Governance, however, is not centralised to give the investment teams independence in decision making. Stallvik says this is “fundamental to being an active fund manager, and has to be at a company by company level”.
Stallvik cites overly bureaucratic, centralised human resources (HR) policies as one of the frequent reasons managers defect to Redwheel. He says: “We only recruit managers who are open and collaborative and believe in the spirit of partnership. We are a series of multi-cultures as investors, but when it comes to HR, people must be part of a larger organisation.”
The firm headhunted Roxy Kennedy, who Stallvik calls a “big hitter”, from HPS Investment Partners in 2021 to head HR.
“I do believe it’s important to build a diverse organisation. So on gender diversity we have sought to put in place unbiased hiring policies and job descriptions, and to avoid the danger of being too pale and male,” Stallvik says. Women currently make up 28% of Redwheel staff. Louise Keeling leads the Global Horizon Equity product, and Nicola Takeda Wood Japan Active Management.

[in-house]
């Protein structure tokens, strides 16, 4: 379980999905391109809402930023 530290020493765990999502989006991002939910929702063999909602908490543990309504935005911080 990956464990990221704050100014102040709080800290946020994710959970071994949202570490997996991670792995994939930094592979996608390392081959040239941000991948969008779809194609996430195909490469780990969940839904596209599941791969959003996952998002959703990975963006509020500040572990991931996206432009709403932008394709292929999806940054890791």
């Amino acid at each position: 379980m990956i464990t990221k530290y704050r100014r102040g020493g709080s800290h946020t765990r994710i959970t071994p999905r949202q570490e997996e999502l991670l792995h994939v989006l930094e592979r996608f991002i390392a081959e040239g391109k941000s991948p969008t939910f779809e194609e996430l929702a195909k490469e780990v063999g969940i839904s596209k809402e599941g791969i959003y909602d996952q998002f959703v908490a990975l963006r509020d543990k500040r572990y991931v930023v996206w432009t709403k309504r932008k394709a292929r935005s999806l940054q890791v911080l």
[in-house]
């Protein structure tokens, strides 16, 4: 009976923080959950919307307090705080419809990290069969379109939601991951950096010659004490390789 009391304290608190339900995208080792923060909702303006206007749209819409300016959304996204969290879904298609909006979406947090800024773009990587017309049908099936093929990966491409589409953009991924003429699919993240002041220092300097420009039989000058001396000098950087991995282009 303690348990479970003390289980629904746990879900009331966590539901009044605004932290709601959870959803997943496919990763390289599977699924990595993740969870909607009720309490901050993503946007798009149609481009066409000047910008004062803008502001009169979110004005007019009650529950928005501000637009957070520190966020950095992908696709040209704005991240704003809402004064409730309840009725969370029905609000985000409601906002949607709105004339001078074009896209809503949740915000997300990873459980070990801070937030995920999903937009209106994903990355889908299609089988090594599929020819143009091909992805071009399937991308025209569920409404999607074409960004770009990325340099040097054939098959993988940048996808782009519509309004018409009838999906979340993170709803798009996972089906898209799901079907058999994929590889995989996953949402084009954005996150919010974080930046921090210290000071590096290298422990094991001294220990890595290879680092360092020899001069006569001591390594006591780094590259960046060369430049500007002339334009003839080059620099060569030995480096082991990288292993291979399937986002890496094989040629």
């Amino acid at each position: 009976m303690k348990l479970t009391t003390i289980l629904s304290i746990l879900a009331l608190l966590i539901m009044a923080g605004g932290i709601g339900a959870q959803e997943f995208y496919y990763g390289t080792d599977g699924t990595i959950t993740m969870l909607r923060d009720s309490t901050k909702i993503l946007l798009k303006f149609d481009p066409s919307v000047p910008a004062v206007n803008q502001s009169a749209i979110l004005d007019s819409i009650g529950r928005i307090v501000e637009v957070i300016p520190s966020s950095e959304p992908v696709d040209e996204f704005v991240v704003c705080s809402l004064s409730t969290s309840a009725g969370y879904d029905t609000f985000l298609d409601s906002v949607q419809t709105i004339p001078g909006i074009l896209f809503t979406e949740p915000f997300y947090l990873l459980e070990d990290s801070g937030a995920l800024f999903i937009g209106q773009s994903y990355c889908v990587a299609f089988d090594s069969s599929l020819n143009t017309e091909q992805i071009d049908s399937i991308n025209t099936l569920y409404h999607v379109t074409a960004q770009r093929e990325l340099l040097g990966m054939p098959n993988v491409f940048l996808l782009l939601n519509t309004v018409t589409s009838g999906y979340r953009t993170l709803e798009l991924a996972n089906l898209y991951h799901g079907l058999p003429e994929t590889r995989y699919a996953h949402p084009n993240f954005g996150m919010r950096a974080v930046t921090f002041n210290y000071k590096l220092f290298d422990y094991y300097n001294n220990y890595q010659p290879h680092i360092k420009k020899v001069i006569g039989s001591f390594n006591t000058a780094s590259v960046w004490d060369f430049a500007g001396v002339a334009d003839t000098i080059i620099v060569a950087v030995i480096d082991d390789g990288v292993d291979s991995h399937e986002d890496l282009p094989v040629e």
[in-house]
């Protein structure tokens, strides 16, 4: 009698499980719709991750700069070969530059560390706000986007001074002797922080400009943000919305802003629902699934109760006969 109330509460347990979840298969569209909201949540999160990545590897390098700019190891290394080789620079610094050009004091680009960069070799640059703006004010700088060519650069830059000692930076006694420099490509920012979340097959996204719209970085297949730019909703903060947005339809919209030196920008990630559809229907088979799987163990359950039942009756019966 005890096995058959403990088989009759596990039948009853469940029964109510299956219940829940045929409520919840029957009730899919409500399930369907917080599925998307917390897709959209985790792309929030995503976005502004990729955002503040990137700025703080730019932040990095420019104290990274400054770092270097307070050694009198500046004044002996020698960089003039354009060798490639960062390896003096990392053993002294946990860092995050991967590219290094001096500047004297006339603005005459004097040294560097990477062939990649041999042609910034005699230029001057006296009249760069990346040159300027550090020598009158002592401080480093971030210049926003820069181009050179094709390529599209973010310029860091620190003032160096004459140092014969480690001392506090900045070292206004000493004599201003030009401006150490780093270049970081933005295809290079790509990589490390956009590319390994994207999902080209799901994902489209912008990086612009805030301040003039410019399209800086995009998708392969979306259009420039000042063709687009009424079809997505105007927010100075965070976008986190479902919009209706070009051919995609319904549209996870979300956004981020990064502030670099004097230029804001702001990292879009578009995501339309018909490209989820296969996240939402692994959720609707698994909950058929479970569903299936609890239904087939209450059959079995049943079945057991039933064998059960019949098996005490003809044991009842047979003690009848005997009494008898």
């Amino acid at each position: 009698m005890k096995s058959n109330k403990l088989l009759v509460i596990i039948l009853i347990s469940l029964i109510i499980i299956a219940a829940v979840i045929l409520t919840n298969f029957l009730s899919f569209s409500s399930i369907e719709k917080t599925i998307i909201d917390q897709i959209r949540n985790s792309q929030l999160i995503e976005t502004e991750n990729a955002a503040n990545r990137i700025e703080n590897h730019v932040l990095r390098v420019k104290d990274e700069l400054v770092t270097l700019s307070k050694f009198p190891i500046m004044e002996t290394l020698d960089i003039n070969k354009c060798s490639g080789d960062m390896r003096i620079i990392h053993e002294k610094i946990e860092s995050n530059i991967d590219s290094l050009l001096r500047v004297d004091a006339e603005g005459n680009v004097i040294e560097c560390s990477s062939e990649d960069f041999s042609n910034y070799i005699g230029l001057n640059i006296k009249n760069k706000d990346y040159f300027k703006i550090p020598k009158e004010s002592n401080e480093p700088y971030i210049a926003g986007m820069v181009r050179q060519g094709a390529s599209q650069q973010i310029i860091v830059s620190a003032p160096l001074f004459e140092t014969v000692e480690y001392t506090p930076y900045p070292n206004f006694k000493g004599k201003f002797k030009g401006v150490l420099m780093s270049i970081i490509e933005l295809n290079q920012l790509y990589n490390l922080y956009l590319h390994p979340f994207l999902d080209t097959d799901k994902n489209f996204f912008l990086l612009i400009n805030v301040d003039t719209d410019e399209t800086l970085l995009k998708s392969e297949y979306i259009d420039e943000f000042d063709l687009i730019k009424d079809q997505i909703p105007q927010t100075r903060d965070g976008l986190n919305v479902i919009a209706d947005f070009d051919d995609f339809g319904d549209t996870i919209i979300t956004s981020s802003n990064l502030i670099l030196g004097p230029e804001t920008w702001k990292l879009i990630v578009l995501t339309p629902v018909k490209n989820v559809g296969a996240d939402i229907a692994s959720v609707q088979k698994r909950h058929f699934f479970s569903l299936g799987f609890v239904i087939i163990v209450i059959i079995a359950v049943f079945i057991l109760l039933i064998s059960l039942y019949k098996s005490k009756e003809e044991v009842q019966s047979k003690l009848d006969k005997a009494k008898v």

There are other challenges, not least the war in Ukraine, which is obviously a consideration for emerging markets portfolios. Stallvik says: “Fortunately, Russia was not a significant allocation for us, and we have sold almost everything that we have there. A few positions are frozen, but this is a very limited issue.”
Growth and patience
For Stallvik, “growth is our biggest [challenge] and we have to be patient. The nature of our business, being specialist investment teams, necessarily imposes capacity limits”.
Sales and product development is done centrally by the hub, in partnership with each of the teams. Stallvik says there are three ways in which Redwheel grows the business. “Firstly and most easily by raising more money for existing propositions. Secondly, by helping the evolution of different strategies and products. Thirdly, by adding new teams. New spokes to the wheel.”
He says the current seven investment teams are “perhaps on the low side, but 20 would be far too many and I’d be very relaxed if we had a year or two where we didn’t add a team”.
Asked whether the hub has ever had to remove one of the spokes, Stallvik says: “If a proposition isn’t working, we, the centre, don’t have to go to a team to say, ‘you’re not doing well, we need to close you down’. Investors themselves will tell them that. A business will effectively close itself down.”